AFFINITAS: Healing the Physical & Psychic Body of War
- Theater Arts
- Visual Arts
Healing the Physical & Psychic Body of War
Noun – Originally from Latin, denoting a spontaneous sympathy for one or more individuals, a similarity of characteristics suggesting a relationship between them.
To honor of the 10th anniversary of September 11th, public performance artist and social choreographer Ernesto Pujol has conceptualized a group performance for his UteHaus performance interdisciplinary group titled Affinitas, making its world premiere in Boston on November 11, 2011.
Pujol is requesting $9,385.00 from donors for 11 performers’ stipends, their roundtrip train travel, basic meals, simple overnight lodging, basic administrative costs, and final website documentation. Pujol and his company, UteHaus, are providing in-kind rehearsal hours, in-kind rehearsal space rental, and in-kind costume design and production.
The 2-hour silent performance will consist of 11 performer solos, each one unique in its nonverbal narrative. The 11 interventions into the performance space will add to an increasing series of growing concentric circles drawn by the performers bodies, framed by Boston’s classical architecture, subtle lighting, and participating audiences. The performance will end with everyone in the audience joining the performers in a communal meditative silent walk.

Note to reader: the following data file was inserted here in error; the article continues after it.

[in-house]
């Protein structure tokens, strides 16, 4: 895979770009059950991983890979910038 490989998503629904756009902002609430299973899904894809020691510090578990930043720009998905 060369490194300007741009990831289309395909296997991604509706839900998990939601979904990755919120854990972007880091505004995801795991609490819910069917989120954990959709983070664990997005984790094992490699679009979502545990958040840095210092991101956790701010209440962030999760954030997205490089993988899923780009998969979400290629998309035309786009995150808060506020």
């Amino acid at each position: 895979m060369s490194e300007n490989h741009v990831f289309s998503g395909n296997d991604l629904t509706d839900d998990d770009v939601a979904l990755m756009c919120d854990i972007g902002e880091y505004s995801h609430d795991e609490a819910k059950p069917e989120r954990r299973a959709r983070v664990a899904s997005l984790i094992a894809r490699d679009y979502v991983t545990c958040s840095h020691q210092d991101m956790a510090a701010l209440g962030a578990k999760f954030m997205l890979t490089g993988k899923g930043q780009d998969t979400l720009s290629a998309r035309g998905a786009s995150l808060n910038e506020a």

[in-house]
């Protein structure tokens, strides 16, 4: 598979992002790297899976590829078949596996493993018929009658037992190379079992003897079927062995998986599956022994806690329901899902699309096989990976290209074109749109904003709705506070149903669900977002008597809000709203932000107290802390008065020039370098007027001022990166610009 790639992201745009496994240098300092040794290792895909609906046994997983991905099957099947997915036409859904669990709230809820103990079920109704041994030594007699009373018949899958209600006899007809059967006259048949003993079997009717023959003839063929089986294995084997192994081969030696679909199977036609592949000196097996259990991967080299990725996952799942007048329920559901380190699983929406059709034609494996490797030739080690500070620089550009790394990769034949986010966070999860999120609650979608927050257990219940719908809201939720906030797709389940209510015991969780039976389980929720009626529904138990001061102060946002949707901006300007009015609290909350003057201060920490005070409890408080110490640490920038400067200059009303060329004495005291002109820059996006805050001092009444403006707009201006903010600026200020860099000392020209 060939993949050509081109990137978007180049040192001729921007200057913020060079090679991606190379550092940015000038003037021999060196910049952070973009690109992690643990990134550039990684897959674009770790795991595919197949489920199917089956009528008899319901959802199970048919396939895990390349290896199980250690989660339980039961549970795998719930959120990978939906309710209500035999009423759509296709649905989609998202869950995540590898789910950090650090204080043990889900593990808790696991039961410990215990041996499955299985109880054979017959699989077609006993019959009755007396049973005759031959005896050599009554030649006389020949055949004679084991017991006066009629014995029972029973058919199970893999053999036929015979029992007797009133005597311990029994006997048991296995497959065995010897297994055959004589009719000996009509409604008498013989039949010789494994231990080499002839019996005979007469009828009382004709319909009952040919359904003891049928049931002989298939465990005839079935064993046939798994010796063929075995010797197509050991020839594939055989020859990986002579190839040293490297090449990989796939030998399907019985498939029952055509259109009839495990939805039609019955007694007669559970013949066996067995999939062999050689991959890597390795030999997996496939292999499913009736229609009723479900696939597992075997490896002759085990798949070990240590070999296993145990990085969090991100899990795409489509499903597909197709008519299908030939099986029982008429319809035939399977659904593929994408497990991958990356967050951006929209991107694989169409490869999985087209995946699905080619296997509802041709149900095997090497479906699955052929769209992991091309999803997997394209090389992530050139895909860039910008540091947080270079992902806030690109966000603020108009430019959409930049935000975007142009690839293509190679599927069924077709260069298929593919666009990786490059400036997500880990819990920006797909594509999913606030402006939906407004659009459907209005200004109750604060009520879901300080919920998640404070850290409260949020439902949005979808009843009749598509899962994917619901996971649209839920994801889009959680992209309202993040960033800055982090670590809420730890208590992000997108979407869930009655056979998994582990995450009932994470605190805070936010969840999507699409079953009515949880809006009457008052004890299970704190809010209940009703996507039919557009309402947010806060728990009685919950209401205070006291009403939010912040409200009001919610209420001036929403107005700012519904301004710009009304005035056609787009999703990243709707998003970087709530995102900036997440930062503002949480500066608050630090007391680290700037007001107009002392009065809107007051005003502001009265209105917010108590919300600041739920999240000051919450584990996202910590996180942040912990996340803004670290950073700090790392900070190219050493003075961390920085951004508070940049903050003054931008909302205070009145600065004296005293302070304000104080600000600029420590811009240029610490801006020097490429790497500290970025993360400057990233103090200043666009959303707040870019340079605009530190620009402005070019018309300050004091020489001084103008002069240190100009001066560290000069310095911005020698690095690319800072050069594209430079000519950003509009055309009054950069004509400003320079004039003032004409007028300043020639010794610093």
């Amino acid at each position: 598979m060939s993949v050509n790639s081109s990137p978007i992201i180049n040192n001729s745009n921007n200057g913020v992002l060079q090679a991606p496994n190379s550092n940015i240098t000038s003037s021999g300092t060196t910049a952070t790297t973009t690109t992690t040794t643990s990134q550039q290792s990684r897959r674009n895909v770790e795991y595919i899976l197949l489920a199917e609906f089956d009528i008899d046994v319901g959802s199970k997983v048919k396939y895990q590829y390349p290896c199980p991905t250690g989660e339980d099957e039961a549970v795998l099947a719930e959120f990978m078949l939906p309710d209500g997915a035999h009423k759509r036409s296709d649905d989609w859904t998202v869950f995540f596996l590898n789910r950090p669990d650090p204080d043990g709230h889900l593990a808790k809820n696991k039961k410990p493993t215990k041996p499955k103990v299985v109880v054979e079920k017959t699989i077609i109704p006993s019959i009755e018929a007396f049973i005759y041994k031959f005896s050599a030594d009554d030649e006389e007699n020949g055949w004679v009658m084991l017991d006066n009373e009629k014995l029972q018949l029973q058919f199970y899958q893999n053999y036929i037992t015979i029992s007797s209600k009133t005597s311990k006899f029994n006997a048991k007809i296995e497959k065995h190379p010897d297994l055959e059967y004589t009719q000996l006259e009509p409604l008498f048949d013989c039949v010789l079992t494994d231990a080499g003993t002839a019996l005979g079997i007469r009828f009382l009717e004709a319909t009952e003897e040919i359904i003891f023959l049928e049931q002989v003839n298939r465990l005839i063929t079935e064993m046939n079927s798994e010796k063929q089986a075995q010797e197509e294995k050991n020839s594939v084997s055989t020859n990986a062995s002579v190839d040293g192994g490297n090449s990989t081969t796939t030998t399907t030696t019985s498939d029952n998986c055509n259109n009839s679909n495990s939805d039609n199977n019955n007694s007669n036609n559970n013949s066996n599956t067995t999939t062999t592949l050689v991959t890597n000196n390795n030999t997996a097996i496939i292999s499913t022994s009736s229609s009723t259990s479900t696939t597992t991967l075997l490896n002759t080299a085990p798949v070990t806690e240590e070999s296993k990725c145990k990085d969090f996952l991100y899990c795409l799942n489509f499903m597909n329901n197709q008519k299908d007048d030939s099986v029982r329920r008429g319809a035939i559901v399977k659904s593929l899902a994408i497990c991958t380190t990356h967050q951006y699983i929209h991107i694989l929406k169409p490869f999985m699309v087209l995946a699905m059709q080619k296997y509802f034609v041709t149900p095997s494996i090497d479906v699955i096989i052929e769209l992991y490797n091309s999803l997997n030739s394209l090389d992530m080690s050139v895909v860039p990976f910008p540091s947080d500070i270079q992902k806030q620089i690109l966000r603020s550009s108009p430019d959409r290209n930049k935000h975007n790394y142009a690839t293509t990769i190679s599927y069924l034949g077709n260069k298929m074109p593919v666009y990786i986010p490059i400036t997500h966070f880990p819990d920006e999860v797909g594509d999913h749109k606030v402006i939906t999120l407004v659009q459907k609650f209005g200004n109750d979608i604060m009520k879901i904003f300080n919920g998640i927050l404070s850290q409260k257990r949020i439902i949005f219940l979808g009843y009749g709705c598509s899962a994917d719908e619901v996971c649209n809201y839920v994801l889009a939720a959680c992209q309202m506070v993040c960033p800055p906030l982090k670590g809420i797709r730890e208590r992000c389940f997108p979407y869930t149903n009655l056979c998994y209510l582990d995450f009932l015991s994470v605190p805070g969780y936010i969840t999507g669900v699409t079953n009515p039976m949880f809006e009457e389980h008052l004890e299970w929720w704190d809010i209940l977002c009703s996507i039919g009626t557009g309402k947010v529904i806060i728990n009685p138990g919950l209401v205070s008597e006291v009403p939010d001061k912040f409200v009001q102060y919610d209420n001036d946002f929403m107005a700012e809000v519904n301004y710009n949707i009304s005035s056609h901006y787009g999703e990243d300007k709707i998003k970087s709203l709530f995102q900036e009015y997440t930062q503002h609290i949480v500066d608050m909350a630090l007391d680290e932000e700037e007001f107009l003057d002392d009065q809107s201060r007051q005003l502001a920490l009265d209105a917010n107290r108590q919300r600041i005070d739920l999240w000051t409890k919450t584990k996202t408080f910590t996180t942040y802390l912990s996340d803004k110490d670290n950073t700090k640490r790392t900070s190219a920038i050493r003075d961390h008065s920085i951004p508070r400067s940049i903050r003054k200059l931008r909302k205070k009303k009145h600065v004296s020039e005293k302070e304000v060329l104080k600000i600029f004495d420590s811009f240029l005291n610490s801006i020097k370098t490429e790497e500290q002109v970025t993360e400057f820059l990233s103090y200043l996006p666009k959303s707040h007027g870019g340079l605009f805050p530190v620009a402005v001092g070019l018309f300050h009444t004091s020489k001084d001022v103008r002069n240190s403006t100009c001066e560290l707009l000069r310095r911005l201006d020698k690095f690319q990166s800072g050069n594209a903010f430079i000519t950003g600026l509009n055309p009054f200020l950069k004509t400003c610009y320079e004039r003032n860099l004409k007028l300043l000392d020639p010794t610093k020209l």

Prior to the event, Ernesto Pujol and members of his UteHaus performance interdisciplinary group will travel to Boston during summer and fall 2011, to hold confidential private focus group conversations with veterans from Afghanistan and Iraq, and their families, about physical and psychic pain. They will listen and adopt this intimate language into their gestural delivery, hoping to mirror the experiences of this community. The conversations will have a workshop quality, very physical in nature. All UteHaus performers are engaged in teaching modalities.
As a public performance artist and social choreographer, Ernesto Pujol is interested in creating portraits of people, places, and their issues; in content-driven work. Pujol believes in the citizenship of art, artists, and institutions; in the critical place of the visual and performing arts within the US democratic process as creating spaces for deep reflection, constructive dialogue, and restorative release.